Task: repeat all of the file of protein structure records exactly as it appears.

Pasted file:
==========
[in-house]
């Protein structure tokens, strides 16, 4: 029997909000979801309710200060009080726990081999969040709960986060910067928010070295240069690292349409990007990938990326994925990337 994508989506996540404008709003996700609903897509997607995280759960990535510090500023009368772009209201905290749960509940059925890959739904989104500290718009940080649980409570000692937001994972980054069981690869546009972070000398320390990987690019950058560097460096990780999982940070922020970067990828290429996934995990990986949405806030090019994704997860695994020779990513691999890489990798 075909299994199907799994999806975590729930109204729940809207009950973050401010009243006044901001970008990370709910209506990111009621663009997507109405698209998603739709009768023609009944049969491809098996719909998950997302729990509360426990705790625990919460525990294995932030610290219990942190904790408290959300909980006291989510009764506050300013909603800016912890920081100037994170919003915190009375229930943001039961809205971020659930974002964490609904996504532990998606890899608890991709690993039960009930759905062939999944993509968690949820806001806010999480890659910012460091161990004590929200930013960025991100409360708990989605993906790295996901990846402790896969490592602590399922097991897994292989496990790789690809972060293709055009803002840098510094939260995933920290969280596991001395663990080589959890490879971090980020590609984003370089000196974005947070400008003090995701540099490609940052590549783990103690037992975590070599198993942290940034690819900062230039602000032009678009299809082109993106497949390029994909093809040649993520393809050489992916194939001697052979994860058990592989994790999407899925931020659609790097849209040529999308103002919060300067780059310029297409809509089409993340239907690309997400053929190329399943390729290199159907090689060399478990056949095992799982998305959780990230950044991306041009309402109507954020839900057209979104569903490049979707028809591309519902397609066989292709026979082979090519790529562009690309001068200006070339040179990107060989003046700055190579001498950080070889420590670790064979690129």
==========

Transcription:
[in-house]
């Protein structure tokens, strides 16, 4: 029997909000979801309710200060009080726990081999969040709960986060910067928010070295240069690292349409990007990938990326994925990337 994508989506996540404008709003996700609903897509997607995280759960990535510090500023009368772009209201905290749960509940059925890959739904989104500290718009940080649980409570000692937001994972980054069981690869546009972070000398320390990987690019950058560097460096990780999982940070922020970067990828290429996934995990990986949405806030090019994704997860695994020779990513691999890489990798 075909299994199907799994999806975590729930109204729940809207009950973050401010009243006044901001970008990370709910209506990111009621663009997507109405698209998603739709009768023609009944049969491809098996719909998950997302729990509360426990705790625990919460525990294995932030610290219990942190904790408290959300909980006291989510009764506050300013909603800016912890920081100037994170919003915190009375229930943001039961809205971020659930974002964490609904996504532990998606890899608890991709690993039960009930759905062939999944993509968690949820806001806010999480890659910012460091161990004590929200930013960025991100409360708990989605993906790295996901990846402790896969490592602590399922097991897994292989496990790789690809972060293709055009803002840098510094939260995933920290969280596991001395663990080589959890490879971090980020590609984003370089000196974005947070400008003090995701540099490609940052590549783990103690037992975590070599198993942290940034690819900062230039602000032009678009299809082109993106497949390029994909093809040649993520393809050489992916194939001697052979994860058990592989994790999407899925931020659609790097849209040529999308103002919060300067780059310029297409809509089409993340239907690309997400053929190329399943390729290199159907090689060399478990056949095992799982998305959780990230950044991306041009309402109507954020839900057209979104569903490049979707028809591309519902397609066989292709026979082979090519790529562009690309001068200006070339040179990107060989003046700055190579001498950080070889420590670790064979690129």